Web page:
feature 'The Armenian Genocide. Prelude and Aftermath': Deeper than any dive into America’s haunting archives It took over hundred years for the United States to acknowledge the Armenian Genocide. But the evidence was always there, covered extensively by the American press, in words and pictures. While there have been several attempts to collect the reports scattered across different newspapers, a recent sequentially arranged and meticulously indexed multi-volume compilation stands out as the weightiest. At an impromptu meeting with h-pem in Venice, Rev. Vahan Ohanian, a co-editor of the publication, gives exclusive insights into the gigantic project that goes beyond the traditional scope of presenting the Armenian Question.
collaboration #IsolateWithHPem episode 7: Genealogist George Aghjayan Running out of juice during these trying times? Well, we've got you covered! On April 6, h-pem kicked-off its social connection initiative #IsolateWithHPem. For the foreseeable future, we will periodically post exclusive videos from our talented friends, who are professionals in their respective fields—from cooking and dance to comedy, journalism, and beyond. Their snappy tutorials will help us all combat the challenges posed by physical isolation through a virtual learning hub. Stay tuned!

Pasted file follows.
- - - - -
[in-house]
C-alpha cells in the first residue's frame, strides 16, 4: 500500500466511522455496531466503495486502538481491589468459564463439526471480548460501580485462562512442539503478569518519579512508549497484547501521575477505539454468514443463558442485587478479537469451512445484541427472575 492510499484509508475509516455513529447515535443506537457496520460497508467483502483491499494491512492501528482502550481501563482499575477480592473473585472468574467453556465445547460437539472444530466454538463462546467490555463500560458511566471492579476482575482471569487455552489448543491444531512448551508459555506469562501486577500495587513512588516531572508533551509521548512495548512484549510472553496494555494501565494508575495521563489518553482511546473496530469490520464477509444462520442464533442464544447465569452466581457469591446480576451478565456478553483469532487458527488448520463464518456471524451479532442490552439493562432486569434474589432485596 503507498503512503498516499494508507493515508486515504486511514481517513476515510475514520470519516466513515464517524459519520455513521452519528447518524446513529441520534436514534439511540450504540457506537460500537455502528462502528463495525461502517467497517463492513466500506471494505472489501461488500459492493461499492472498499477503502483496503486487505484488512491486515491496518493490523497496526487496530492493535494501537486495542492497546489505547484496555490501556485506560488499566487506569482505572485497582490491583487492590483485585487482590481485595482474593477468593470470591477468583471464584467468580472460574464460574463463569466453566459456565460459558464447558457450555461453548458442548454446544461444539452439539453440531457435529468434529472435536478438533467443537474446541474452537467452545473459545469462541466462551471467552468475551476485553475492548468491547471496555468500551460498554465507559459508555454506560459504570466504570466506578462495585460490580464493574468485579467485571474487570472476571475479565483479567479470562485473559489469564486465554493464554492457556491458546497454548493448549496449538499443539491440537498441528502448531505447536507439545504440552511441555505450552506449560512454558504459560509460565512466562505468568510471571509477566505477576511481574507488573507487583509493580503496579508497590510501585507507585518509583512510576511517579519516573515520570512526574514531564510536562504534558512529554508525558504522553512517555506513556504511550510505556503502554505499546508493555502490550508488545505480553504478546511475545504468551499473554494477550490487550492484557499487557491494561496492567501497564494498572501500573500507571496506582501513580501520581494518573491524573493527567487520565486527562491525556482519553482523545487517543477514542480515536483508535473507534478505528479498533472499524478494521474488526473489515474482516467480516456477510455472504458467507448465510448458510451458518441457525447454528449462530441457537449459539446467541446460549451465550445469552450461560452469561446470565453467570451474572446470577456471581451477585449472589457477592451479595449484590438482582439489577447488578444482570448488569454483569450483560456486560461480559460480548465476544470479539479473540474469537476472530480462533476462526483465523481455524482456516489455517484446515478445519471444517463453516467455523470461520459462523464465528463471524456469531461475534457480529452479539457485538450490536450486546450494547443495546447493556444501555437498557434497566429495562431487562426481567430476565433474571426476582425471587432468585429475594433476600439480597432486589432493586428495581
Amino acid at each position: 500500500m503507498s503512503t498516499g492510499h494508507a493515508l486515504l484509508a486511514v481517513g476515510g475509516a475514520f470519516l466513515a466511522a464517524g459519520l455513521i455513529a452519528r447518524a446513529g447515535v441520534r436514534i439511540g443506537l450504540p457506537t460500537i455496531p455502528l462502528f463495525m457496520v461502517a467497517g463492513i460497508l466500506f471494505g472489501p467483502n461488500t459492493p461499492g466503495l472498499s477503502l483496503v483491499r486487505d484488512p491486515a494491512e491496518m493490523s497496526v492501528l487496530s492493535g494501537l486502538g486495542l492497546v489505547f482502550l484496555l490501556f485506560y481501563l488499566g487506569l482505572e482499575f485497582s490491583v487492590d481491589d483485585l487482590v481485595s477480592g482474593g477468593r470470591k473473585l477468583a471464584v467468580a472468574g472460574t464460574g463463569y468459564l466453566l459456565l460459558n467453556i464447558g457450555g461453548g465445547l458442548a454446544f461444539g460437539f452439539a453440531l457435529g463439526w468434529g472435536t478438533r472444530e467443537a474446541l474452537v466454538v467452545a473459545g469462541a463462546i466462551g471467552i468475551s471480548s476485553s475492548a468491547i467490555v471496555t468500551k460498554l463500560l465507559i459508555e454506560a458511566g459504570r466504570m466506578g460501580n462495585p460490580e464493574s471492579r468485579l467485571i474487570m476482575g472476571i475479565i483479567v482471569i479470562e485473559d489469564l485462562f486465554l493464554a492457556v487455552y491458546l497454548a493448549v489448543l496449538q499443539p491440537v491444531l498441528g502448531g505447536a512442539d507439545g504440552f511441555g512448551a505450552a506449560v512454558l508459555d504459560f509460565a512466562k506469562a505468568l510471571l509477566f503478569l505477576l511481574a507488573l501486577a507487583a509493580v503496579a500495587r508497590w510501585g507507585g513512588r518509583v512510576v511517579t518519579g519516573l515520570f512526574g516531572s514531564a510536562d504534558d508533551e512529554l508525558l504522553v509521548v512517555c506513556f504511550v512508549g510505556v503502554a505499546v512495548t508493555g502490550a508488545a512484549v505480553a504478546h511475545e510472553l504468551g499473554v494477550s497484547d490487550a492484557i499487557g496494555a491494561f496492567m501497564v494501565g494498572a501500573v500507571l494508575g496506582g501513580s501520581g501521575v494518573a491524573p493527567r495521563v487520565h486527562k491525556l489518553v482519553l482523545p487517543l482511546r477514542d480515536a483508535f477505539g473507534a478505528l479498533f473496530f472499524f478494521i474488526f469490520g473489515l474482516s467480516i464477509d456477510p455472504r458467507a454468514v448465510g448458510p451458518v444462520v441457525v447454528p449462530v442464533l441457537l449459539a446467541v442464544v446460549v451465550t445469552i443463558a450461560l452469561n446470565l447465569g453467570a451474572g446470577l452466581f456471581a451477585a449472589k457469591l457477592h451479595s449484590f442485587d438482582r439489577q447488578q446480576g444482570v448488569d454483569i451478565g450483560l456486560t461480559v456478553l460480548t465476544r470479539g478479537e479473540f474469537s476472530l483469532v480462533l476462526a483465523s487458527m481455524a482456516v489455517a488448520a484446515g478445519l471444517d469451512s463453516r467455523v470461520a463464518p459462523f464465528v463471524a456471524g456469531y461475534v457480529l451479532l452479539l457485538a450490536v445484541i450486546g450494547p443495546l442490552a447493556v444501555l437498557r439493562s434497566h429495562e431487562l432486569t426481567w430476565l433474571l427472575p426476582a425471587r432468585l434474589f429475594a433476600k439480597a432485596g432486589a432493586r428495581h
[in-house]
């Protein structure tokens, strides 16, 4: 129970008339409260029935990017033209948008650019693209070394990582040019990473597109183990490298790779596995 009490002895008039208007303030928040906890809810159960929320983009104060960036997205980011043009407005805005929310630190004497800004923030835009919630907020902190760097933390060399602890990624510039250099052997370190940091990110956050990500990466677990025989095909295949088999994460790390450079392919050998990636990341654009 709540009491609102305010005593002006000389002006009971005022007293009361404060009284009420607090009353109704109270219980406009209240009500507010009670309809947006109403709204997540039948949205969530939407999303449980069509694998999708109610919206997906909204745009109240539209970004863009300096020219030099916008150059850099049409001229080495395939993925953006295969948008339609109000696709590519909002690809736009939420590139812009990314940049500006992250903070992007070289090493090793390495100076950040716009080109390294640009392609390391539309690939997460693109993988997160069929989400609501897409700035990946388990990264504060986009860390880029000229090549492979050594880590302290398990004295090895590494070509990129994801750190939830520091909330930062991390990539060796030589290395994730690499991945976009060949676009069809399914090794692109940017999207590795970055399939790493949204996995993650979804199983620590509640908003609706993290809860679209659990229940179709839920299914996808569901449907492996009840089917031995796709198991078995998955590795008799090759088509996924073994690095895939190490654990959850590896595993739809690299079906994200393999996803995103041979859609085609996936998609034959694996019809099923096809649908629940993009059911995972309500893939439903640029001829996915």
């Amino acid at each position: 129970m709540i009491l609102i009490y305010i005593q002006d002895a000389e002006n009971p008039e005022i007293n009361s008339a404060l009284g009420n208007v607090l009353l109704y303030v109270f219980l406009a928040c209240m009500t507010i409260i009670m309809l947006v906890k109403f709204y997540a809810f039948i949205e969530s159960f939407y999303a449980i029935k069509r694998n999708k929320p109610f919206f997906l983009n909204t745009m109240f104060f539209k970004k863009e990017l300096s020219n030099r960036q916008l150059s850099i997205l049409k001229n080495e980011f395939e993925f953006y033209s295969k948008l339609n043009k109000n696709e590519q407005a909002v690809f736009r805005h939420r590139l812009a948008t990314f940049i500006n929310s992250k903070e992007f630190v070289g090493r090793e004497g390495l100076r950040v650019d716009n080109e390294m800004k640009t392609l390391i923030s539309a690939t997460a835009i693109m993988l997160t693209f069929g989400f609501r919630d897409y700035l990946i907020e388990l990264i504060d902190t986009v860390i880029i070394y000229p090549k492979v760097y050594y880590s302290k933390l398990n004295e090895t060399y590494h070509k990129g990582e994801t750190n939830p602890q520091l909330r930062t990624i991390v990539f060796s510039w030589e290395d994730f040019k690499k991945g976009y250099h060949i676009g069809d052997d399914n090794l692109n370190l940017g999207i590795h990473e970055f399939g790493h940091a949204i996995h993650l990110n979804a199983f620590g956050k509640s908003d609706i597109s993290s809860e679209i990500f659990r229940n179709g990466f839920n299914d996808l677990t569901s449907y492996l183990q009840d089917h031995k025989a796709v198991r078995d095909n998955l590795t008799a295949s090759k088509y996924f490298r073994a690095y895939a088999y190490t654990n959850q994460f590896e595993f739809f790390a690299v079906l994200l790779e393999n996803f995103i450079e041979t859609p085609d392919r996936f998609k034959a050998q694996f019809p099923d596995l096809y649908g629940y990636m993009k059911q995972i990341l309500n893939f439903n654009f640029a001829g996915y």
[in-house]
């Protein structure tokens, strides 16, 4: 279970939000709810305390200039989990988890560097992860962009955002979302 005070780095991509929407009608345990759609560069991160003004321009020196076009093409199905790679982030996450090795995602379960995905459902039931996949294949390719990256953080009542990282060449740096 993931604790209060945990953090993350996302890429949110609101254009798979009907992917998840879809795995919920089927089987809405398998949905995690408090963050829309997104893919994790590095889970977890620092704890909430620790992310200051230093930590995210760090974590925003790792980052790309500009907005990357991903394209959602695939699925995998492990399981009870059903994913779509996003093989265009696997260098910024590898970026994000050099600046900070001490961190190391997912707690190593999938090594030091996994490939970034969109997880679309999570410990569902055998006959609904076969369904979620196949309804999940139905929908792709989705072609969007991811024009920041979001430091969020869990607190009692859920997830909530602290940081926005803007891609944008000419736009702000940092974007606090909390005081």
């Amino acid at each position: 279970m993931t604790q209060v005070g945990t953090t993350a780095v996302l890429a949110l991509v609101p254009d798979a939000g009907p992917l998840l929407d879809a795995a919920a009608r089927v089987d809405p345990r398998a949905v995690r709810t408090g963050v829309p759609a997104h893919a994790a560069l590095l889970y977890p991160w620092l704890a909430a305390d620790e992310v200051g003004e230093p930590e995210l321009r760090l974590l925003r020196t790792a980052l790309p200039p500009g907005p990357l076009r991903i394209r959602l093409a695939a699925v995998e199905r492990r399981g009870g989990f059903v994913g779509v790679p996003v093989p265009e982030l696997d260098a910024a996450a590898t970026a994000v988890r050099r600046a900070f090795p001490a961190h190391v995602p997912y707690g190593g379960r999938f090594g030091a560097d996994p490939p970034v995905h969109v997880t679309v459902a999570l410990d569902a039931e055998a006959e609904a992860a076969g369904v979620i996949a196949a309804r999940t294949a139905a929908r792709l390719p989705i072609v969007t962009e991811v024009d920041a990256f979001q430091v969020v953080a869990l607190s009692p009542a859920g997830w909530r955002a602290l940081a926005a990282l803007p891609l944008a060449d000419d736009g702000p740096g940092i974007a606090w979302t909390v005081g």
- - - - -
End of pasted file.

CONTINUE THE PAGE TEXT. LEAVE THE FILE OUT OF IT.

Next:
inPicture 'Akh, Tamar!': A photo story Every night, a beautiful Armenian maiden named Tamar would wave a light from Akhtamar Island’s shore in the direction of her lover, who would then swim to her from the mainland to reunite in silence. But Tamar was a princess and the boy, a commoner. When her father found out about their secret meetings, his anger got the best of him. As Tamar was lighting her lover’s way, her father approached her and blew out the light. Without a glow to guide him across Lake Van, the boy drowned in the darkness of the night, wailing, “Akh, Tamar!” (“Oh, Tamar!”).
inPicture Peaceful in Kars: A photo story Unlike the snow-covered, gloomy provincial town where the murders of Orhan Pamuk’s imagination took place, the Kars that welcomed my friend and me on our short trip to Western Armenia was warm, lively, and hospitable; enough to set my soul at ease, after a tumultuous arrival in the country.